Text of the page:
Non-infectious complications: general background

Over five decades ago, the late Dr. Paul Beeson persuasively argued against the routine use of indwelling urinary catheters in hospitalized patients. His advice remains relevant today.  While these devices provide important benefits in some patients, they are also the primary risk factor for catheter-associated urinary tract infection (CAUTI).  Indwelling urinary catheters, however, also lead to significant non-infectious complications. Perhaps most importantly, they have the practical effect of restricting patients in what some consider a “one-point” restraint, raising serious safety and ethical concerns analogous to those noted a few decades ago with "four-point" (or limb) restraints.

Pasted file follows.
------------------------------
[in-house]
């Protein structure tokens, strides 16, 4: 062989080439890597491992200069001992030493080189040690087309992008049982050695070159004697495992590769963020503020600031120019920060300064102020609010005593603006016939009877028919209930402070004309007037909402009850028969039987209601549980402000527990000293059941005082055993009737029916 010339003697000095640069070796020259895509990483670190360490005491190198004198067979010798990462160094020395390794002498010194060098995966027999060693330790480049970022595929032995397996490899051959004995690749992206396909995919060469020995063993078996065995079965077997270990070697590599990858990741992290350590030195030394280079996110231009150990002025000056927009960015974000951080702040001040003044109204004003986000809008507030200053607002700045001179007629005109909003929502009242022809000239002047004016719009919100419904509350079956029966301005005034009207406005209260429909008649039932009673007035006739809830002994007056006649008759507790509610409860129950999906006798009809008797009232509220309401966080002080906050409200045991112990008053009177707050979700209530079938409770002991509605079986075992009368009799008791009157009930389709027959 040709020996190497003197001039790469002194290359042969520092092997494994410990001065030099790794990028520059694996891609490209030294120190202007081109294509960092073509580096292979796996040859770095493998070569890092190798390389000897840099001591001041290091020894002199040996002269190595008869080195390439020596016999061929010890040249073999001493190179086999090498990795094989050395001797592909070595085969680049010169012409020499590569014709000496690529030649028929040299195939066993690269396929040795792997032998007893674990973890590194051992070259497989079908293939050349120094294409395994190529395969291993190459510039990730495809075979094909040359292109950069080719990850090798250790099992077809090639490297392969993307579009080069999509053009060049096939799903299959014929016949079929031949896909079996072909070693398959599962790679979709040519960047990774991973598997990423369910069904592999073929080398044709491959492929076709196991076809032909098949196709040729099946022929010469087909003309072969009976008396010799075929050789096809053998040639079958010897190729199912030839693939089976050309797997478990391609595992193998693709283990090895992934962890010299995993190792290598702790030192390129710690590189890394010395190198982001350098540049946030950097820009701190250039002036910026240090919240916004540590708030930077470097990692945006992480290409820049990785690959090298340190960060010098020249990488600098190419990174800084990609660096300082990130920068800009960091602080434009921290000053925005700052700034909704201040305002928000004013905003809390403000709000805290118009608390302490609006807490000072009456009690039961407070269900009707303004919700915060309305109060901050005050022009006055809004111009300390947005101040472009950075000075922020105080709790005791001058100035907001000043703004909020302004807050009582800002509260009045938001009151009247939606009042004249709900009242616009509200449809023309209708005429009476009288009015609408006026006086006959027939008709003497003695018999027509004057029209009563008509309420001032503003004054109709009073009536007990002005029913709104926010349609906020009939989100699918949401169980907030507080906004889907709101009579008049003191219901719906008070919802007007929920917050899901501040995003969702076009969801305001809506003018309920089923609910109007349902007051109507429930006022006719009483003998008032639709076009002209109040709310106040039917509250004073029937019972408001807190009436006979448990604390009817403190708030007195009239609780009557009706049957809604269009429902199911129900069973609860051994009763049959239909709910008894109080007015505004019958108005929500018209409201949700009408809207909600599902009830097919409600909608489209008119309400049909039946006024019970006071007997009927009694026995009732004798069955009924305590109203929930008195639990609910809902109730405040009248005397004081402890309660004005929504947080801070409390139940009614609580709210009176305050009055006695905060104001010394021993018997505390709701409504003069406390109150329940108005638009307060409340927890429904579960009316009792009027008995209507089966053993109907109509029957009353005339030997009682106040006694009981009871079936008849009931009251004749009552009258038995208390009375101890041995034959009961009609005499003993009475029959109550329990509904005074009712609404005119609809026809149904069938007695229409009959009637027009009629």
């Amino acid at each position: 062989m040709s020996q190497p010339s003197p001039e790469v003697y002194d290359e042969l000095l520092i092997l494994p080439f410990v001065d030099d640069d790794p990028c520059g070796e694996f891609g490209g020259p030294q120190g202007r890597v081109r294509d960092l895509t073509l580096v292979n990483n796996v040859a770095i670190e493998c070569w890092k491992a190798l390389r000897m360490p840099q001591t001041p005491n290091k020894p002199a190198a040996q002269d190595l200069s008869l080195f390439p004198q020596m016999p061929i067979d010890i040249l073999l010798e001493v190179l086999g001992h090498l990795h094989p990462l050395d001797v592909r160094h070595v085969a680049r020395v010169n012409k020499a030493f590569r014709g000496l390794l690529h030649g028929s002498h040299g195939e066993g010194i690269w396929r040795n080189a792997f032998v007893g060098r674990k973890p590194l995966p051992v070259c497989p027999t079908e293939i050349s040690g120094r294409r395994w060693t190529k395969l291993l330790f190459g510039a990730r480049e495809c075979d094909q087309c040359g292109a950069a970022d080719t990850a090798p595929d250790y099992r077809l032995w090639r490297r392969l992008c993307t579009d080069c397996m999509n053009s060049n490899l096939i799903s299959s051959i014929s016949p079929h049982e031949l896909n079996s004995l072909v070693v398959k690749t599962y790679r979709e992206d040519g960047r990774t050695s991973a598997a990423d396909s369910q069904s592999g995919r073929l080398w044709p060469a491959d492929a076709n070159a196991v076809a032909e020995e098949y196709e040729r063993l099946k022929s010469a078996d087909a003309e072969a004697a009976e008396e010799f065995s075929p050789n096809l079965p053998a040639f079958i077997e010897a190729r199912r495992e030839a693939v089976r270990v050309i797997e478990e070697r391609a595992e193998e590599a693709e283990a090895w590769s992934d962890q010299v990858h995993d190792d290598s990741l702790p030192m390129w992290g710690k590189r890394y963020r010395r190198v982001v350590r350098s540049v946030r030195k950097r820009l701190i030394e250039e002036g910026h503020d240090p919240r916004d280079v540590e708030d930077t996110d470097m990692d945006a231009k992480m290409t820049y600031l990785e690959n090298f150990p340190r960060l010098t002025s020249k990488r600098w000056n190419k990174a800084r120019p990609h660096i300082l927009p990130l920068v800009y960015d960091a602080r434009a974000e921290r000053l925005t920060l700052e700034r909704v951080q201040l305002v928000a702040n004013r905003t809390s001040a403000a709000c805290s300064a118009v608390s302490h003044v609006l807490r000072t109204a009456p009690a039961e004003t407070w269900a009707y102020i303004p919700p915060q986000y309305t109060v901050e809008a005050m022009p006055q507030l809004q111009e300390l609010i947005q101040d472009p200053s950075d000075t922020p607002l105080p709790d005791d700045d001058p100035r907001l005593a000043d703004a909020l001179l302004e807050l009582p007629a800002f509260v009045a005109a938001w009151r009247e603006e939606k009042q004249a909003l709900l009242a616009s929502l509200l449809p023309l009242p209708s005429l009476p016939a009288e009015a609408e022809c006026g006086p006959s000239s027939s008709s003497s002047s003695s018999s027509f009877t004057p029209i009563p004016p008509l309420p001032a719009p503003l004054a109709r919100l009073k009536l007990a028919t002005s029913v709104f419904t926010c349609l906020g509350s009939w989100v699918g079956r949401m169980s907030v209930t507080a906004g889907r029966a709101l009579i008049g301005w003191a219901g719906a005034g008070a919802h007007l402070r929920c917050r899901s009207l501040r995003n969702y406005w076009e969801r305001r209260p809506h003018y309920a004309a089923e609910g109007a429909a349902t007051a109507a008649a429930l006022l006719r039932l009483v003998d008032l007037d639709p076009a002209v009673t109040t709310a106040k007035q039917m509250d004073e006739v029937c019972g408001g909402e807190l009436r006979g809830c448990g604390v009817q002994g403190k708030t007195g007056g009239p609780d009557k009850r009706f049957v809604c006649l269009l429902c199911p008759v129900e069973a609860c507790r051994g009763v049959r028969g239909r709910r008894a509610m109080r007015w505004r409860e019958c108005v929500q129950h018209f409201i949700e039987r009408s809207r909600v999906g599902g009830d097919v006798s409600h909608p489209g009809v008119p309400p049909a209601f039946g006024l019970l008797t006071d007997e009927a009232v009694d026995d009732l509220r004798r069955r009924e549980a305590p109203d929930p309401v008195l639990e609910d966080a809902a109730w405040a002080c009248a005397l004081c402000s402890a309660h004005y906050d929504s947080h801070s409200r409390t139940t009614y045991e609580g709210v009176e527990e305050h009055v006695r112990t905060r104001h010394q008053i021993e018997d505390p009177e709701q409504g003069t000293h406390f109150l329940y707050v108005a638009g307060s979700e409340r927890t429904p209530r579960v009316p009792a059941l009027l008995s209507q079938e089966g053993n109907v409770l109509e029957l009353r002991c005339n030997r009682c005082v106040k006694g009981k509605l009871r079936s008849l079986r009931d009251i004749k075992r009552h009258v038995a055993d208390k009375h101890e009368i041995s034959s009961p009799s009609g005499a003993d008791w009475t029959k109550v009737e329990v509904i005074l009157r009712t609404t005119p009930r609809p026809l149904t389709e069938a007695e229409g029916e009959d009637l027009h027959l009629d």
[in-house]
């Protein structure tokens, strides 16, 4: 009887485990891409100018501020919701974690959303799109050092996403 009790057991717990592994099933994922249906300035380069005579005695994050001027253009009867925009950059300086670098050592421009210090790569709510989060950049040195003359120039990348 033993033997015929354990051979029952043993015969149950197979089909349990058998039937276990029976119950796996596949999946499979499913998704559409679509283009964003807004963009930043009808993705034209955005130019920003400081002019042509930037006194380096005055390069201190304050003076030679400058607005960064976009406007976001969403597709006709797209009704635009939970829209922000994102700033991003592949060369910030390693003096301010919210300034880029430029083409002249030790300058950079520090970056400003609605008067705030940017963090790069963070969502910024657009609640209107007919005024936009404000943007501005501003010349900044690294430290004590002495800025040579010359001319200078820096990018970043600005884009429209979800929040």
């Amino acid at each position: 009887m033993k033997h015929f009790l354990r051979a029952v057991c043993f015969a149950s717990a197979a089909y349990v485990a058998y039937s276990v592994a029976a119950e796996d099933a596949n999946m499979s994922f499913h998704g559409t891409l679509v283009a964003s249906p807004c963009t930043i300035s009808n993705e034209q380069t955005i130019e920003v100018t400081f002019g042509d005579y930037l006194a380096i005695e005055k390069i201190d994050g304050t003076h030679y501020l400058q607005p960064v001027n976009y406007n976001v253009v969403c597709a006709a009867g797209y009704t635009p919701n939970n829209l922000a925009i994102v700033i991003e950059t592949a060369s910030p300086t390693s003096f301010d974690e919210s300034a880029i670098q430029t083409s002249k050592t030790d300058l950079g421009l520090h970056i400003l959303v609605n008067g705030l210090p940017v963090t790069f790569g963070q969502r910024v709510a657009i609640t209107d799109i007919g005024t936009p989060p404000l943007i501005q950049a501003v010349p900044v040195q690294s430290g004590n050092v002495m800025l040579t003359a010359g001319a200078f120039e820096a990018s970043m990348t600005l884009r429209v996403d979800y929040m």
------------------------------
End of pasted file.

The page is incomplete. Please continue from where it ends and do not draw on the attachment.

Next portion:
Urinary catheters cause patient discomfort.  In one prospective study, for example, 42% of catheterized patients report the indwelling catheter was uncomfortable, 48% complained that it was painful, and 61% noted that it restricted their activities of daily living. 

Thus, for some patients urinary catheters operate as a physical restraint, tantamount to binding them to the bed, substantially and unnecessarily limiting their ability to function freely and with dignity.  Restricted activity not only reduces patient autonomy, it also promotes other patient safety problems, such as venous thromboembolism, deconditioning, and pressure ulcers.  

In short, there are compelling reasons to limit indwelling urinary catheterization because of both non-infectious and infectious complications.